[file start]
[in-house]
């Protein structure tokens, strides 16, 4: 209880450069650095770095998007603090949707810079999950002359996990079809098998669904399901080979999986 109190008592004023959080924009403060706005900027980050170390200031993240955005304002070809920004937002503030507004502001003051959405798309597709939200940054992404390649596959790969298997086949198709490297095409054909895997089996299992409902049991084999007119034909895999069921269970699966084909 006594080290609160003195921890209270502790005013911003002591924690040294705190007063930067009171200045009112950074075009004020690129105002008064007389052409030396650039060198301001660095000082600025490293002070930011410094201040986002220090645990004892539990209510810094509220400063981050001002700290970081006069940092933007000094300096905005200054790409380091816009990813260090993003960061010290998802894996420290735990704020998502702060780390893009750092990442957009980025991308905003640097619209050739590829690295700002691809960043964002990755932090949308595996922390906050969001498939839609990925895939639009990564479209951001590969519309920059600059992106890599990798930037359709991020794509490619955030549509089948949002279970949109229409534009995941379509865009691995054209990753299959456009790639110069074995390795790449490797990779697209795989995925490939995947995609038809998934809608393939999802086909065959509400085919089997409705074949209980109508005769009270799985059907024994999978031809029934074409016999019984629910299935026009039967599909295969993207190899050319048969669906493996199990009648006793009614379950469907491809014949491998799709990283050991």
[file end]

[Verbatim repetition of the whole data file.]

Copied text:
[in-house]
């Protein structure tokens, strides 16, 4: 209880450069650095770095998007603090949707810079999950002359996990079809098998669904399901080979999986 109190008592004023959080924009403060706005900027980050170390200031993240955005304002070809920004937002503030507004502001003051959405798309597709939200940054992404390649596959790969298997086949198709490297095409054909895997089996299992409902049991084999007119034909895999069921269970699966084909 006594080290609160003195921890209270502790005013911003002591924690040294705190007063930067009171200045009112950074075009004020690129105002008064007389052409030396650039060198301001660095000082600025490293002070930011410094201040986002220090645990004892539990209510810094509220400063981050001002700290970081006069940092933007000094300096905005200054790409380091816009990813260090993003960061010290998802894996420290735990704020998502702060780390893009750092990442957009980025991308905003640097619209050739590829690295700002691809960043964002990755932090949308595996922390906050969001498939839609990925895939639009990564479209951001590969519309920059600059992106890599990798930037359709991020794509490619955030549509089948949002279970949109229409534009995941379509865009691995054209990753299959456009790639110069074995390795790449490797990779697209795989995925490939995947995609038809998934809608393939999802086909065959509400085919089997409705074949209980109508005769009270799985059907024994999978031809029934074409016999019984629910299935026009039967599909295969993207190899050319048969669906493996199990009648006793009614379950469907491809014949491998799709990283050991």